Divide and conquer
Equality shouldn’t be an ‘either/or’ choice
Today’s Democratic primary race has elements of the suffrage battle brought forward, but this time Hillary Rodham Clinton replaces Elizabeth Cady Staton, and Barack Obama stands in for Frederick Douglass. Who came up with this idea to pit women against blacks once again, as a means to divide and conquer the progressive vote?
In the 19th century, political leaders stood to gain from continuing an imbalance of power. Radical Republicans wanted black suffrage to weaken the ex-slaveholders’ power in the South. Those opposed to the black vote campaigned for opening the polls to white women. Suffrage became a competition, with the vote offered not to all the disenfranchised, but to either blacks or women, ignoring those who were both.
Here we are again, at a time when the fight to end discrimination continues, making adversaries of the white woman and the black man, and leaving the black woman out completely. Where is a woman of color in this race? In 2004, Carol Moseley Braun, the only black woman senator in history, disappeared at the onset of the presidential race. Is there no one else to raise the standard? Has anyone asked Oprah to run for office instead of raise money?
We should note that the woman’s suffrage movement at first coincided and cooperated with the abolitionist movement. As both gained momentum, they borrowed resources, methods and activists from each other. Sojourner Truth and Douglass, both born in slavery and devoted to the abolition of slavery and full equality for blacks, worked side by side with Cady Staton and Susan B. Anthony for women’s suffrage.
Suffrage became a key goal for both white women and people of color. But when black men received the vote (at least on paper) in 1868, leaders of the women’s movement were outraged. Division shook the fight for equality. Political leaders sought votes by preying on this division. In 1912, civil-rights activist Martha Gruening pleaded for a return to cooperation. In an article published in The Crisis, she wrote, “All suffragists must understand, whatever their sex or color—that all the disfranchised of the earth have a common cause.”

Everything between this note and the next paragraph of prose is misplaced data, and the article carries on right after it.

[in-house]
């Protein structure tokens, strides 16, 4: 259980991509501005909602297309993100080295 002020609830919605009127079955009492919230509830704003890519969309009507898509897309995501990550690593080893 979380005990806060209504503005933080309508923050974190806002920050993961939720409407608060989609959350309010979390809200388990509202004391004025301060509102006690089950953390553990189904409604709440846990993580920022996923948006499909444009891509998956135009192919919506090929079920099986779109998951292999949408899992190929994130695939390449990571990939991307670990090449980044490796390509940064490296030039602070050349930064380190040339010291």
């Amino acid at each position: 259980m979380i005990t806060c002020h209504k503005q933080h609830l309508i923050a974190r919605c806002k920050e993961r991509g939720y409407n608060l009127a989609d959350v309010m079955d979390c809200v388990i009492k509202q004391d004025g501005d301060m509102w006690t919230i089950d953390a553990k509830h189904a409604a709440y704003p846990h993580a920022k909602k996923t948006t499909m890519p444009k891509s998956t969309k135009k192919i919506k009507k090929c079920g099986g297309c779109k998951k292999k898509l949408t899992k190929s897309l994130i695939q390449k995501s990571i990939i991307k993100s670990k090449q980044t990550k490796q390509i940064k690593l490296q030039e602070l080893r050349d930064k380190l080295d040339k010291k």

Like suffrage, attaining executive office may do little to change policy for women or minorities. When women finally won the vote in 1920, a majority of black women were still prevented from voting until passage of the Voting Rights Act of 1964. The presidency would be a monumental symbol in the struggle for equality—and a threat to the current power structure. As much as I would like to believe our society has moved past discrimination and will judge senators Clinton and Obama on the issues alone, it is most decidedly not the case.
Today, women and blacks remain disadvantaged both socially and economically. The U.S. Census Bureau’s 2006 report showed an overall median wage of $40,432 for white men, $26,636 for white women, $30,549 for black men, and $25,435 for black women. Hispanic women fair the worst at $20,133.
These trends hold even for the highly educated. White men maintain the highest median wage of those with a bachelor’s degree, while black men with the same education trail by over $13,000 annually. While the income gap narrows, income inequality between men and women of all races remains stark at all levels of educational attainment.
Americans seem committed to inequality. We perpetuate an atmosphere of discrimination by finding new groups to attack. The day may have passed when a white-robed protester might burn a cross in front of the Capitol building in Sacramento, but protesters in front of the Capitol today hold graphic signs and shout slogans like “God hates fags.” The catch-phrases are as ill-informed and violent in nature as those 50 and 140 years ago.
Sacramento touts diversity, yet many of our neighborhoods remain racially and economically segregated. Has anyone from Granite Bay even been to Oak Park, much less considered building a home there? How many Sacramentans have already decided whether or not to vote for Clinton or Obama based only on the fact of gender and race?
Clinton and Obama prove two things: That we have come a long way in gender and racial equality, and that we have a long way to go.
As voters flock to the polls next year, I challenge the senators not to turn on each other as Stanton and Douglass did, but to recognize that a step forward for either oppressed group advances both. If one wins the primaries, join forces in the general election and bring unity to the battle for equality.
Or we could just convince Oprah to run.